Vibration sensor

Hi, I want to read the fundamental frequency at which an object is vibrating. I bought a MEMSIC2125 Acceleration for this purpose but I've been reading on the forums and it says the arduino will only be able to identify frequencies below 50Hz because of a filtering cap. Is this true?

My understanding is that to get frequency I just capture acceleration measurements in the time domain and then use a Fast-Fourier-Transform to find the frequencies, and then just pick out the strongest one.

Is this feasible with an Arduino Uno R3? Or do I need something else?

I wonder if a piezo device would work like used here http://www.dtic.upf.edu/~jlozano/interfaces/blow_sensor.html if the output was passed through a Schmitt trigger http://en.wikipedia.org/wiki/Schmitt_trigger then you could do digital reading and that's faster than analogue.

Is this right one: http://www.parallax.com/tabid/768/ProductID/93/Default.aspx
Spec says, output is 100 Hz PWM, no caps.

glitch003: Hi, I want to read the fundamental frequency at which an object is vibrating.

Just out of curiosity, why? When you say fundamental frequency, are you talking about the resonant frequency for the object? Something like the technique where a singer can break a glass by hitting the "right" note? If so, a simple measurement will not provide that, unless you are measuring the frequency at the moment the object shatters...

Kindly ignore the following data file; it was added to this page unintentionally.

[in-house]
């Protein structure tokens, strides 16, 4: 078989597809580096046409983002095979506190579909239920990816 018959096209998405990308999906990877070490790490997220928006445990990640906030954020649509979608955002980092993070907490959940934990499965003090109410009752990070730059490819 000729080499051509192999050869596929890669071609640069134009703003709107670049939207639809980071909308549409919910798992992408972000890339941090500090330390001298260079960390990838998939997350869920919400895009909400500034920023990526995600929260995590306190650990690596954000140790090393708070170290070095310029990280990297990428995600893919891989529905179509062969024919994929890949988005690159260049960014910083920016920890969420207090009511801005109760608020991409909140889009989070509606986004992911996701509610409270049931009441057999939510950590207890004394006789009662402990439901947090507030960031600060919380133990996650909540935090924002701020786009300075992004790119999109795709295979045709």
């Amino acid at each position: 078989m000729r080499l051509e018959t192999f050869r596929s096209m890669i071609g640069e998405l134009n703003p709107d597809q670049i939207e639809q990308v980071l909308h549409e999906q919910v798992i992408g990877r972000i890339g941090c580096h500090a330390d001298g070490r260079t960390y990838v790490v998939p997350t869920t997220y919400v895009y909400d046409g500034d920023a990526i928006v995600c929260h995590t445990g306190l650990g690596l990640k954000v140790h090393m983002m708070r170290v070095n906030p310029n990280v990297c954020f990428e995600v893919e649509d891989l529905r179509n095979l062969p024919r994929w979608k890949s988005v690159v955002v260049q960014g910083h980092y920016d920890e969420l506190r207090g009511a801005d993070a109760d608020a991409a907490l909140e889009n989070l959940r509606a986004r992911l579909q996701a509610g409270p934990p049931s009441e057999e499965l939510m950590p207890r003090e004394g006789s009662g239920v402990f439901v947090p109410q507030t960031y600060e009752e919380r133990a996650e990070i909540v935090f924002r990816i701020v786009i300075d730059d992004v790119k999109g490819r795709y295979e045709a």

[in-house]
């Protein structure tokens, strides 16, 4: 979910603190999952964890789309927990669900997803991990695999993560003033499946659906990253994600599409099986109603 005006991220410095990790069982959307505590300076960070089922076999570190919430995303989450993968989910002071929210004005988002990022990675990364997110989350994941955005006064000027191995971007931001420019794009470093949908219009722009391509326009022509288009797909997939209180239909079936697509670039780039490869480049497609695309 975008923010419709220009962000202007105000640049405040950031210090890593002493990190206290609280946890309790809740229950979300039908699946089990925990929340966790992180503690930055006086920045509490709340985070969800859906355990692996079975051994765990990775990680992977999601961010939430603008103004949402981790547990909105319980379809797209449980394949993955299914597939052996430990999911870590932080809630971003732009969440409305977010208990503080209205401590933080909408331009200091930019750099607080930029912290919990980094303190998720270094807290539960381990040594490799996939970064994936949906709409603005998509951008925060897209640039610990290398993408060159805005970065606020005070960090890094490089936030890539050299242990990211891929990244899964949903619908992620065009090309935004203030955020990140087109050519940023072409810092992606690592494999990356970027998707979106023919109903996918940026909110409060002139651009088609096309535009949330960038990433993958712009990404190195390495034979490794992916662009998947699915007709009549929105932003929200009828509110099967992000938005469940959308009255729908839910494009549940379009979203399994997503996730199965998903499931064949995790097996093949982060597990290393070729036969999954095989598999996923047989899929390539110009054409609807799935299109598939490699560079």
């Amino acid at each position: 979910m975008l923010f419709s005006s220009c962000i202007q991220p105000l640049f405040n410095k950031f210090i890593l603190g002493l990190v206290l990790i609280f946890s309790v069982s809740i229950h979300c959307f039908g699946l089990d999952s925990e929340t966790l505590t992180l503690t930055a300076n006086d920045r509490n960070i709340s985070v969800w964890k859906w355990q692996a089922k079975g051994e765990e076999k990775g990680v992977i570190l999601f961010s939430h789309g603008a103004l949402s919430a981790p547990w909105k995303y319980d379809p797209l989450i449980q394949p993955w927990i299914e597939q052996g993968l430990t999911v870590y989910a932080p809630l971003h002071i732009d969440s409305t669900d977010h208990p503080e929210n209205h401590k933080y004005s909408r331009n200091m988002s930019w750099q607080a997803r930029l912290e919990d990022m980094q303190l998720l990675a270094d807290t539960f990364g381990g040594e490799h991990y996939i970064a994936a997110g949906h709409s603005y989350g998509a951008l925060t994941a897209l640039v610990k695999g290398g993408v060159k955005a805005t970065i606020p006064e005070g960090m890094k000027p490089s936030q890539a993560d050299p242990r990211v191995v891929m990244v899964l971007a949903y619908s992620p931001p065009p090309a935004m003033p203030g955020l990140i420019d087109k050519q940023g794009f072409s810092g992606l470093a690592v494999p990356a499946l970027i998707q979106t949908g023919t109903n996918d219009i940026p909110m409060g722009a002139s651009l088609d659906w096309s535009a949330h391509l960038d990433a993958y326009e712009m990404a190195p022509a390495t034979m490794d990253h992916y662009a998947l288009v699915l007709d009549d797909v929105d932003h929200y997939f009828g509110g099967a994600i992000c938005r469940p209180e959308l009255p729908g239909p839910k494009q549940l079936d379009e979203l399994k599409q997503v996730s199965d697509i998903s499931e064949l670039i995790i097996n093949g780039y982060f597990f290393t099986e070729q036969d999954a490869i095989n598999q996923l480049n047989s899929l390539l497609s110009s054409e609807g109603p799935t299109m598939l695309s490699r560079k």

If you mean something different, I would suggest choosing a different sensor, one that provides an analog, non-filtered, output. That way you can provide your own filtering for the frequency range you want to work with.

Magician: Is this right one: http://www.parallax.com/tabid/768/ProductID/93/Default.aspx Spec says, output is 100 Hz PWM, no caps.

You're right, I just looked at the thread I was reading and I misread it.

wanderson:

glitch003: Hi, I want to read the fundamental frequency at which an object is vibrating.

Just out of curiosity, why? When you say fundamental frequency, are you talking about the resonant frequency for the object? Something like the technique where a singer can break a glass by hitting the "right" note? If so, a simple measurement will not provide that, unless you are measuring the frequency at the moment the object shatters...

If you mean something different, I would suggest choosing a different sensor, one that provides an analog, non-filtered, output. That way you can provide your own filtering for the frequency range you want to work with.

Essentially I want to do vibration analysis on an object. The object vibrates, I pull out the frequencies that it's vibrating at and then keep those as the "baseline" parameters. Then the device just waits for the frequencies to change and sounds an alarm if they have changed too much. Because if the frequencies changes a lot, then something has changed mechanically and the object may be malfunctioning.

Essentially I want to do vibration analysis on an object. The object vibrates, I pull out the frequencies that it's vibrating at and then keep those as the "baseline" parameters. Then the device just waits for the frequencies to change and sounds an alarm if they have changed too much. Because if the frequencies changes a lot, then something has changed mechanically and the object may be malfunctioning.